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Correspondence, Abbott H. Thayer to the Beaches, Dewing, Endicott, the Kings

Thayer, Abbott Handerson, 1849-1921  Search this
Beach, Ella  Search this
Beach, Moses Sperry, 1822-1892  Search this
Beach, Violet  Search this
Bloede, Gertrude  Search this
Dewing, M. O. (Maria Oakey), 1855-1927  Search this
Endicott, William Crowninshield, 1826-1900  Search this
King, Dr. Samuel T.  Search this
Thayer, Abbott Handerson, 1849-1921  Search this
Thayer, Emma B., 1850-1924  Search this
Collection Creator:
Brumbaugh, Thomas B. (Thomas Brendle), 1921-  Search this
10 Items (Letters, written in ink)
Archival materials
Scope and Contents:
This folder is an amalgamation of letters written by Abbott H. Thayer to various people, mostly relatives. The recipients include Moses Beach, Ella Beach, Violet Beach, Maria Oakey Dewing, Gertrude Bloede, and Dr. Samuel T. King.
Organized alphabetically by recipient.
Biographical / Historical:
Abbott Handerson Thayer was born in Boston, Massachusetts on August 12, 1849 to a distinguished family. He moved from Boston to Brooklyn during his childhood, where he attended the National Academy of Design. Thayer often used his wife, Kate Bloede Thayer, her sister Gertrude, and his three children Mary, Gerald and Gladys as models. He also used Clara A. May as a model. His subjects included ethereal angels, landscapes, women, children, and flowers. When Kate died, Thayer's entire outlook on art and life changed. It had been Kate's family that introduced Thayer to the sense of idealism that comes from a German family who had immigrated to the United States. He had learned about the romanticism surrounding art and literature from the Bloedes, all of which encouraged the artist to paint perfectly beautiful figures. Later in life, Thayer established a permanent household in Dublin, New Hampshire, with his new wife, Emma Beach. He loved to paint the surrounding mountains and birds. Interestingly, Charles Lang Freer was one of Thayer's patrons.
Kate Bloede (1846-1890) was Abbott Thayer's first wife, who tragically died following a long battle with depression. Abbott used Kate as a model during his painting career. The couple lived in Paris, where their first two children were born. Upon their return to New York, the Thayers had three more children. In May 1888, Kate developed "melancholia," or depression, following the death of her father, Gustav Bloede. She was admitted to Bloomingdale Hospital, where she was treated for six months. Although her family visited her often, she did not respond well. Abbott transferred Kate to McLean Asylum in the winter of 1888, and then to a sanitorium in 1890. Pulmonary complications developed and Kate died on May 3, 1891. Animosities between Abbott and the Bloede family developed soon after Kate's death.
Emma Beach was Abbott Thayer's second wife, whom he married four months to the day after Kate Bloede's death. She met the couple during the summer of 1881, when they were vacationing in Nantucket. Beach was the daughter of Moses Beach, the former owner of the New York Sun. She was an art student, and over the next few years she visited the Thayers often, developing a close relationship with the children. Emma actually helped Thayer transfer Kate to the McLean Asylum. On July 27, 1891, Abbott wrote to Emma, imploring her to move in permanently with the family for the sake of the children. Her family was quite against this proposal, but the two were married in Nantucket on September 3, 1891. This caused problems between Abbott and the Bloedes, particularly offending Gertrude Bloede and Indie Bloede King, Kate's sisters.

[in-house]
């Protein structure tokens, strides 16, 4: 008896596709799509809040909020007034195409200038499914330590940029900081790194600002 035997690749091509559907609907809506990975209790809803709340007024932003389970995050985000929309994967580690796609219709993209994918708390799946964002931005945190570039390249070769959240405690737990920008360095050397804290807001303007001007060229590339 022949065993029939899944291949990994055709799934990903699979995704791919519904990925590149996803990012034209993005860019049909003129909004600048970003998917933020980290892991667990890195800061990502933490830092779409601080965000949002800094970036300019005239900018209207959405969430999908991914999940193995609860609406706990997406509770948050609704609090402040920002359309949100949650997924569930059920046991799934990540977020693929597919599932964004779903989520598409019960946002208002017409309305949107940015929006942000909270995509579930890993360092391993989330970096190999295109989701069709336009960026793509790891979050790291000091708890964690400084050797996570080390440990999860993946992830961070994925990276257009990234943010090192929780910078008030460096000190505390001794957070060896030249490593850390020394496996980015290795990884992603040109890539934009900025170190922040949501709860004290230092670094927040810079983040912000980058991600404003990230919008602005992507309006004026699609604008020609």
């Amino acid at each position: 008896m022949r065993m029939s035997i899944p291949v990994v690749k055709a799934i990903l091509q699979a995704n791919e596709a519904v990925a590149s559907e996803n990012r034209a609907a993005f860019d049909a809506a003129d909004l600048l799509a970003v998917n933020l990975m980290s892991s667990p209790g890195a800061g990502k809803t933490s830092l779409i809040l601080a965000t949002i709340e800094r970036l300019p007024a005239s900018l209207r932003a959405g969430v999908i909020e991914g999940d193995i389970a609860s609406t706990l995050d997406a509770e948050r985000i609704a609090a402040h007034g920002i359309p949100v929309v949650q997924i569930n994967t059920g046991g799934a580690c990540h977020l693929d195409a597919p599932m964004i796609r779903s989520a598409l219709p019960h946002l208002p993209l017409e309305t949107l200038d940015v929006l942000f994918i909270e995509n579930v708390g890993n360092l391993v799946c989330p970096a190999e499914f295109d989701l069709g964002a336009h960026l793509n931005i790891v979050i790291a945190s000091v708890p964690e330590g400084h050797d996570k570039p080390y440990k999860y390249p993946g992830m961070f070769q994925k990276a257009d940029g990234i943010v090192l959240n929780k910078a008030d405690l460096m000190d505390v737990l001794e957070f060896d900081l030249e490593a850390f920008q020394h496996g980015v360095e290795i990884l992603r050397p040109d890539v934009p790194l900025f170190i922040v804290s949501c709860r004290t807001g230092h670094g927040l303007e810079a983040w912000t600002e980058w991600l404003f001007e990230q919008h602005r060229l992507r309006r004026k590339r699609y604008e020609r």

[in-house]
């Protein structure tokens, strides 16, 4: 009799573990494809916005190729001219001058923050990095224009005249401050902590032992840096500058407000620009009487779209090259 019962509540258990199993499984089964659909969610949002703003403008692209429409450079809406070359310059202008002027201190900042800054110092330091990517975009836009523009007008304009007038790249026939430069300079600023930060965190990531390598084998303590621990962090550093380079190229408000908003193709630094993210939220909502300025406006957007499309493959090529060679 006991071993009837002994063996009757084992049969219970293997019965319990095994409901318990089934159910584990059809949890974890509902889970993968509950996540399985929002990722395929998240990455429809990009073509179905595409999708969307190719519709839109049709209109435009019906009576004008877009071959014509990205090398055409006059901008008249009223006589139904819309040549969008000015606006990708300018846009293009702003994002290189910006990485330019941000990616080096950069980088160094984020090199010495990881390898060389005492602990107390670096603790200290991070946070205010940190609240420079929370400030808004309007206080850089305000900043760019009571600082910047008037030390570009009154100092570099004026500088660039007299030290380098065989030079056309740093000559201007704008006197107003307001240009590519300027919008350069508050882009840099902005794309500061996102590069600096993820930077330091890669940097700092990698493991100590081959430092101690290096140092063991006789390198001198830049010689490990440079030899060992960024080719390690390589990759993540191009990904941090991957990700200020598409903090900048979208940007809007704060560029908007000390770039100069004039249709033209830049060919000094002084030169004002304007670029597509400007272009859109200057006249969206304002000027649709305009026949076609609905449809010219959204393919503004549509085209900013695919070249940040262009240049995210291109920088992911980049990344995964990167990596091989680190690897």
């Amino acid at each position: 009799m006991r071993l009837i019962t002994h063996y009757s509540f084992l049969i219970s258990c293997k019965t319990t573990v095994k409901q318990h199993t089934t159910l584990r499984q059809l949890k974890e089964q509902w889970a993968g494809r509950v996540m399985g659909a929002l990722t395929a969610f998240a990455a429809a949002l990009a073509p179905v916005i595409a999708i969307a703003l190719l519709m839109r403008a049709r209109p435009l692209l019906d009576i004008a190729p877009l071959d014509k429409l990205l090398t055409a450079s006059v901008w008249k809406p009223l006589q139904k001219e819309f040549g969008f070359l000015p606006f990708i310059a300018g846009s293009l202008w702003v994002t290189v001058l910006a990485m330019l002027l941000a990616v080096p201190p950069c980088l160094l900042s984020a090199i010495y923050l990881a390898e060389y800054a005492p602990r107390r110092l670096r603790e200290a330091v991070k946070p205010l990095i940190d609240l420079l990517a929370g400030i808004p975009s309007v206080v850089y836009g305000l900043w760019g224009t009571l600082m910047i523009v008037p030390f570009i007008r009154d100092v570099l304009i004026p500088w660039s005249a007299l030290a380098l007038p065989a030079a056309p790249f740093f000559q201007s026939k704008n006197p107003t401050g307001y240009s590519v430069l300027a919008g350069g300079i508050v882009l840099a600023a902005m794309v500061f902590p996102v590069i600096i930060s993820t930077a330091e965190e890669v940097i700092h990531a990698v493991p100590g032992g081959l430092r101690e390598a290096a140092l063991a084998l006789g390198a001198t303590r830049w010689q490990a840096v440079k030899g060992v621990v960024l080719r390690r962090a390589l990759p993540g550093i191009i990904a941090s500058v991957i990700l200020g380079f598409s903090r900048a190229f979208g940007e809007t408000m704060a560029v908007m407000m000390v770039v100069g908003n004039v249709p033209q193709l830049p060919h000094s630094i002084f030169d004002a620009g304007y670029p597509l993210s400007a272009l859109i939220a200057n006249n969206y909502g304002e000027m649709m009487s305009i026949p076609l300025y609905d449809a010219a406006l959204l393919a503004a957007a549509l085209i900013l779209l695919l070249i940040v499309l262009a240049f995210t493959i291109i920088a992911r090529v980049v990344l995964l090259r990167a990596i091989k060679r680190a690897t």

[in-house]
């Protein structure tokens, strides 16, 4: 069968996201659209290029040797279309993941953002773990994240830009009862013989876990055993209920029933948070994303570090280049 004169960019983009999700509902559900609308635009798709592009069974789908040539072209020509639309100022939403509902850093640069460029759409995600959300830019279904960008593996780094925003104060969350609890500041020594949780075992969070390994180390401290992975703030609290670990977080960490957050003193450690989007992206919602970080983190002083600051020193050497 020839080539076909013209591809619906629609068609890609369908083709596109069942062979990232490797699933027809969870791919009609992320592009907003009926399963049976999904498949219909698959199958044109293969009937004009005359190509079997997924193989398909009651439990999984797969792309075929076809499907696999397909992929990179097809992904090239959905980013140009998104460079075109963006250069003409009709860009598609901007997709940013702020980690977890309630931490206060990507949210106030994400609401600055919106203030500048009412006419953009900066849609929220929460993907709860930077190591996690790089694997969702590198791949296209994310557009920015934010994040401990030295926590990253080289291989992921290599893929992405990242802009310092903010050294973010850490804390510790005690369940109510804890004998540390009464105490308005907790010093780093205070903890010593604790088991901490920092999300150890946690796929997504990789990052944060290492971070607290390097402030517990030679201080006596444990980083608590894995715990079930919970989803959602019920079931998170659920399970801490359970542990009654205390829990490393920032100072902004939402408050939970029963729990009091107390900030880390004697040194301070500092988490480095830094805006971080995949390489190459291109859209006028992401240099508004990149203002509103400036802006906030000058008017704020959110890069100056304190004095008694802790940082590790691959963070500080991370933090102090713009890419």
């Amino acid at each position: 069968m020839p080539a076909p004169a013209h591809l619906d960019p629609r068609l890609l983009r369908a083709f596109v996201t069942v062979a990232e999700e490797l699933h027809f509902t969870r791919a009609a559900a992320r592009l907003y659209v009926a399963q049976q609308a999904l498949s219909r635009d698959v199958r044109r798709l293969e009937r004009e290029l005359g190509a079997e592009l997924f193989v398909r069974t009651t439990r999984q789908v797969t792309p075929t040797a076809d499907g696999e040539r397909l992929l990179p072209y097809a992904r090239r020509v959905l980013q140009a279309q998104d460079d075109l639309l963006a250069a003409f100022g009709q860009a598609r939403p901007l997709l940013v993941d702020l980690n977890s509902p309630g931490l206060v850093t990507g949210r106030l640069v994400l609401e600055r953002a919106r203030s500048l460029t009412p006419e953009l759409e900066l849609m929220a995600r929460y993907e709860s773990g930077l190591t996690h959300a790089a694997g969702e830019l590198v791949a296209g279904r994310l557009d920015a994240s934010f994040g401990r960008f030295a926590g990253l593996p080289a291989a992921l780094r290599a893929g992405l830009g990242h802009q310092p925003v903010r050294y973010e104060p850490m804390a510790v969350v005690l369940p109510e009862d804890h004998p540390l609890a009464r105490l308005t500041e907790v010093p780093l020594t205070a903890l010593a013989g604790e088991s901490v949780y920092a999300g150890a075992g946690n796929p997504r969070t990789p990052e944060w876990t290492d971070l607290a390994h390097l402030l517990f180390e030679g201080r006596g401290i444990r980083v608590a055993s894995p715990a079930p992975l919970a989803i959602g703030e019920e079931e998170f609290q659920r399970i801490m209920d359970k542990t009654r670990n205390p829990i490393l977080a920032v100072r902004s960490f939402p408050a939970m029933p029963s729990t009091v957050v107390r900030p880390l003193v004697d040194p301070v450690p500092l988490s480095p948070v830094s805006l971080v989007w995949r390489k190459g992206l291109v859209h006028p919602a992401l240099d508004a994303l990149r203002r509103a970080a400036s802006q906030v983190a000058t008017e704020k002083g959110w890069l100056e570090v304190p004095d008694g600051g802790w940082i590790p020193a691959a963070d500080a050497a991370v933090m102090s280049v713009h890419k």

Violet and Ella Beach were Emma Beach's sisters.
Dr. Samuel T. King was Abbott's brother-in-law, the husband of Indie Bloede. Thayer was quite close with King, and therefore it was King to whom he wrote in an attempt to patch things over with the Bloede family, especially Gertrude Bloede. This relationship later deteriorated, with King supporting his wife as opposed to Thayer.
Gertrude Bloede was Kate's sister and was married to Dr. King. It was Gertrude who was most offended when Thayer quickly remarried after Kate's death, and it was Gertrude whom Abbott attempted to reach out to after she refused to speak to him. Gertrude lived a double life as a poet. She published several pieces under the name "Stuart Sterne" in the 19th century.
William Endicott was an American politician from Massachusetts who served as Secretary of War and was influential on the Board on Fortification. Following his retirement, he returned to Boston, was overseer of Harvard College (his Alma mater) and president of the Peabody Academy of Science and Peabody Education Fund. It appears that Thayer's letter responds to a request from Endicott that Abbott participate in a mural in Massachusetts.
Maria Oakey Dewing was the wife of Thomas Wilmer Dewing, an American painter at the turn of the century. Maria herself was an artist who painted mostly flowers, although she began by painting figures. She studied art at the Cooper Union in New York City.
Local Numbers:
FSA A2009.06 1
Other Archival Materials:
Thomas B. Brumbaugh research material on Abbott Handerson Thayer and other artists, 1876-1994 (bulk 1960s-1994); Also located at Archives of American Art, Smithsonian Institution.
Collection Restrictions:
Collection is open for research.
Collection Rights:
Permission to publish, quote, or reproduce must be secured from the repository.
Art, American  Search this
Correspondence -- 19th century
Correspondence -- 20th century
Collection Citation:
The Brumbaugh Collection of Artist Letters. FSA.A2009.06. National Museum of Asian Art Archives. Smithsonian Institution, Washington, D.C.
FSA.A2009.06, Series FSA A2009.06 1
See more items in:
The Brumbaugh Collection of Artist Letters
Archival Repository:
Freer Gallery of Art and Arthur M. Sackler Gallery Archives

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